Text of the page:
I think we will be leaving tomorrow afternoon for the Bahamas. We have to go 40 miles east across the Gulf Stream with the current traveling north. We will do an overnight passage and basically land in the Bahamas wherever the current takes us. Our plan is to make landfall at Great Harbour Cay in the Berry Islands, so we will see how we go. There are many other cruisers anchored in the Miami area all waiting for that elusive window to make the crossing so we won't be alone out there.

Love Candy xx

At 11:53 PM8/12/2012 (utc) our position was 25°47.23'N 080°08.80'W

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Tuesday, 4 December 2012

No 40 Thanksgiving

Hi from Clare,                                Monday, 3rd December 2012

We experienced our first Thanksgiving lunch with the cruising community at Vero Beach Florida. The food was plentiful and delicious and as one lady commented when viewing our combined efforts, "It's a pity we can't cook?" We ate out on the verandah in lovely sunshine enjoying good company and music provided by a two piece jazz band. Eye Candy won two door prizes, Andrew won a $20 gift voucher from the fresh fish market and I won a Harmonica. Our American friend Prue on "Exuberant" found it quite amusing that I would go to a Thanksgiving lunch and come away with a Harmonica. She is expecting a recital when next we meet. So we went to the music shop the following day and bought a beginners book. So far I can play a few basic tunes and there's a chance I will drive Andrew crazy. Oh well, I figure it's payback time for the constant racket of the ship's radio.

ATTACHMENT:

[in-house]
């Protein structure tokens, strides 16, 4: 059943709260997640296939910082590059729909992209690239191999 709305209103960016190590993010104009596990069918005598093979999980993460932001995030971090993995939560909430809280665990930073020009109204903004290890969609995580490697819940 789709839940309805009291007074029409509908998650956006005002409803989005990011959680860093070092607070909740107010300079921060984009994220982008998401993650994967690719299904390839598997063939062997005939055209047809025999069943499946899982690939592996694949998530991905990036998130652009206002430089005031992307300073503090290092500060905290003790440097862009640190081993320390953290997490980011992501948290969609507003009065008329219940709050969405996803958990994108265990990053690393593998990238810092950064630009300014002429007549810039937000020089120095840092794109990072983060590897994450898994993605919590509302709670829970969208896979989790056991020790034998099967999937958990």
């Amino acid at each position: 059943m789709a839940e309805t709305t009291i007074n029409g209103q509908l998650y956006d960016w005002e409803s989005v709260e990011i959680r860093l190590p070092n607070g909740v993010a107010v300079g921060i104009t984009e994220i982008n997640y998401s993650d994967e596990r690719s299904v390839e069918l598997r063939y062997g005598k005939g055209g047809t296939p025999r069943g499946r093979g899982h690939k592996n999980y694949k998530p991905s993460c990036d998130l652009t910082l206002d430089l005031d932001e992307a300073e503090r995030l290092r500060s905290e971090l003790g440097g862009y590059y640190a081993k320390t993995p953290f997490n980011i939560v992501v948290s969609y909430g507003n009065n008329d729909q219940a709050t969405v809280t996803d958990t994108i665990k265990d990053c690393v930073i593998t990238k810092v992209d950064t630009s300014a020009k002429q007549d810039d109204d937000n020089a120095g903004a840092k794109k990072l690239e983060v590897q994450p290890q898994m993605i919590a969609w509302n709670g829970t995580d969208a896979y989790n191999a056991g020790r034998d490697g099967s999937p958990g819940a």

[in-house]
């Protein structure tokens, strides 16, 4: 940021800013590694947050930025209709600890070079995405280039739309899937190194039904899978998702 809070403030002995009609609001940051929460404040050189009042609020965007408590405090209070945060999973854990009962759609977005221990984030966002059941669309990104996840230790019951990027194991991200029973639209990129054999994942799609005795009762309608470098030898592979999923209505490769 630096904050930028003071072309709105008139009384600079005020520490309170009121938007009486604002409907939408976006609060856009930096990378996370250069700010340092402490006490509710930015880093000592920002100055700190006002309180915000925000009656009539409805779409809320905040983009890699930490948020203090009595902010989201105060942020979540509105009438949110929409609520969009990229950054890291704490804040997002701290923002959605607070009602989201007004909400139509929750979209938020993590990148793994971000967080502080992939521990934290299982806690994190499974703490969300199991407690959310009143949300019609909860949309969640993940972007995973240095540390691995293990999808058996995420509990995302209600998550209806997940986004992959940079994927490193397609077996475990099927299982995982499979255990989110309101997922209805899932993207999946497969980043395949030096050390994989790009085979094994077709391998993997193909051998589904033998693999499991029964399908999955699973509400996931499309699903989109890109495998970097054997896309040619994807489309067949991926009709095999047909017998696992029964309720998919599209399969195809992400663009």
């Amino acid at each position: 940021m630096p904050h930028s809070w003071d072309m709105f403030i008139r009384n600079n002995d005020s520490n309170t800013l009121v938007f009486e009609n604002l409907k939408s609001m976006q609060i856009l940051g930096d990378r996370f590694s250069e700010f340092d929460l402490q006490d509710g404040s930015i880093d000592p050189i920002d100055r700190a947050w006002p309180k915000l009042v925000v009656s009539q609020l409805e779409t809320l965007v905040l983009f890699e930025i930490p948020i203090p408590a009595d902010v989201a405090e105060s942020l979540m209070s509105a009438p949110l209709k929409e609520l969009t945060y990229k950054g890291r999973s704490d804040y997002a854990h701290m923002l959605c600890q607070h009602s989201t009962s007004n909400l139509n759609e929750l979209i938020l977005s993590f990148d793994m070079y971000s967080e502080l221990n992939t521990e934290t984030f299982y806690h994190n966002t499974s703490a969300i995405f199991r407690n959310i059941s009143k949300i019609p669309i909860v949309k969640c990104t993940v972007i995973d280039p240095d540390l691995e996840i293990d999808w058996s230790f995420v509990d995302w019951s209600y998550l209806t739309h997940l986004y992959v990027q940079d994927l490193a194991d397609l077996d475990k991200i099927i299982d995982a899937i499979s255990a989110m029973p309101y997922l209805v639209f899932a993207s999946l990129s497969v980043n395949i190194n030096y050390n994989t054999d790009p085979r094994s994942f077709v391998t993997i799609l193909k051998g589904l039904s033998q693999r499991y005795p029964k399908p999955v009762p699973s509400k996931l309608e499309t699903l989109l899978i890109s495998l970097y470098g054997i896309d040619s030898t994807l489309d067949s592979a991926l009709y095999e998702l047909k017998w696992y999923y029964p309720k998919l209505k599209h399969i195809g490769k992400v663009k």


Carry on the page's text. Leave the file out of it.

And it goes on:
The Thanksgiving Feast

The prize winners and Breakfast with Prue and Burt
Vero Beach has been nicked named Velcro Beach as it is very hard to pull yourself away. The marina people are very friendly, the facilities are excellent. The anchorage is calm and a free bus runs hourly into town for shopping. It's a very comfortable existence and it would be very easy to stay.

We took our dinghy up the river with Prue and Bert and experienced an American breakfast in a quaint sea side restaurant. Blueberry pancakes, maple syrup, French raisin toast and bacon and eggs isn't something I could eat every morning, but it was a fun outing.
We tore ourselves away from Vero Beach mid afternoon Friday and traveled 20 miles along the ICW to West Palm Beach. From here we could either go outside and sail down the coast to Fort Lauderdale or we could take a shorter route and motor to Fort Lauderdale via the ICW. After two nights of waiting in vain for the strong wind to drop we decided to take the ICW route. This meant negotiating 23 low bridge openings along the forty miles to travel. The bridge openings are either on the hour and half hour, or on the quarter hour and three quarter hour. So as you can imagine we couldn't afford to miss too many openings or we would not make the distance.

 In the early hours of Sunday morning four boats including Eye Candy left the West Palm Beach anchorage for the first bridge. It didn't take long before we realized there wasn't a mathamatician amongst the other boats and so Andrew took the lead calculating the distance and speed required to catch the next opening. After a few bridges the others would call Andrew on the radio asking "Do you think we can catch the next bridge, what speed do we have to do?" We decided to let a couple of openings go as the speed required was 7.2 knots and we had some smaller boats with us. So we would sit at a bridge for 25 minutes waiting; time to relax and enjoy a bite to eat and a coffee.